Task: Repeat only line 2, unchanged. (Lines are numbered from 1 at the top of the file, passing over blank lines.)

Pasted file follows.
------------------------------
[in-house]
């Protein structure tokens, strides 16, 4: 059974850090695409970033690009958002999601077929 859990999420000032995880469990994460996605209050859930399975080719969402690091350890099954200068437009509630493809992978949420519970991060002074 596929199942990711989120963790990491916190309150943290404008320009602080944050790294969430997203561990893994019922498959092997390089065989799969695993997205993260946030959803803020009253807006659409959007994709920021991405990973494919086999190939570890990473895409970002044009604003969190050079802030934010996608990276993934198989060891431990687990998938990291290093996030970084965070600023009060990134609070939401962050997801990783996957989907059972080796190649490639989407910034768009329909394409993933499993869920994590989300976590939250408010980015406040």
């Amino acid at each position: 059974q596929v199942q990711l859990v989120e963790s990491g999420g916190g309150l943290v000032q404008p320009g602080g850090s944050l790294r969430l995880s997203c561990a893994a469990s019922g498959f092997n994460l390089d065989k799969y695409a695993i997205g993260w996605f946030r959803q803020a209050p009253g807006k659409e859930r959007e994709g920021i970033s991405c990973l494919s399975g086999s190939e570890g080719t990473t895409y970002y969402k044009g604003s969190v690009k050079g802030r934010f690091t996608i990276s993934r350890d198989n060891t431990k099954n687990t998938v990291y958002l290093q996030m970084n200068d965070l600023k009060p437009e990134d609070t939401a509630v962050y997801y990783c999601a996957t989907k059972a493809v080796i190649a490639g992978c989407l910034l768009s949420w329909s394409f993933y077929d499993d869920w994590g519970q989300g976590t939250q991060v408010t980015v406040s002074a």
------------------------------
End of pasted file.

């Protein structure tokens, strides 16, 4: 059974850090695409970033690009958002999601077929 859990999420000032995880469990994460996605209050859930399975080719969402690091350890099954200068437009509630493809992978949420519970991060002074 596929199942990711989120963790990491916190309150943290404008320009602080944050790294969430997203561990893994019922498959092997390089065989799969695993997205993260946030959803803020009253807006659409959007994709920021991405990973494919086999190939570890990473895409970002044009604003969190050079802030934010996608990276993934198989060891431990687990998938990291290093996030970084965070600023009060990134609070939401962050997801990783996957989907059972080796190649490639989407910034768009329909394409993933499993869920994590989300976590939250408010980015406040």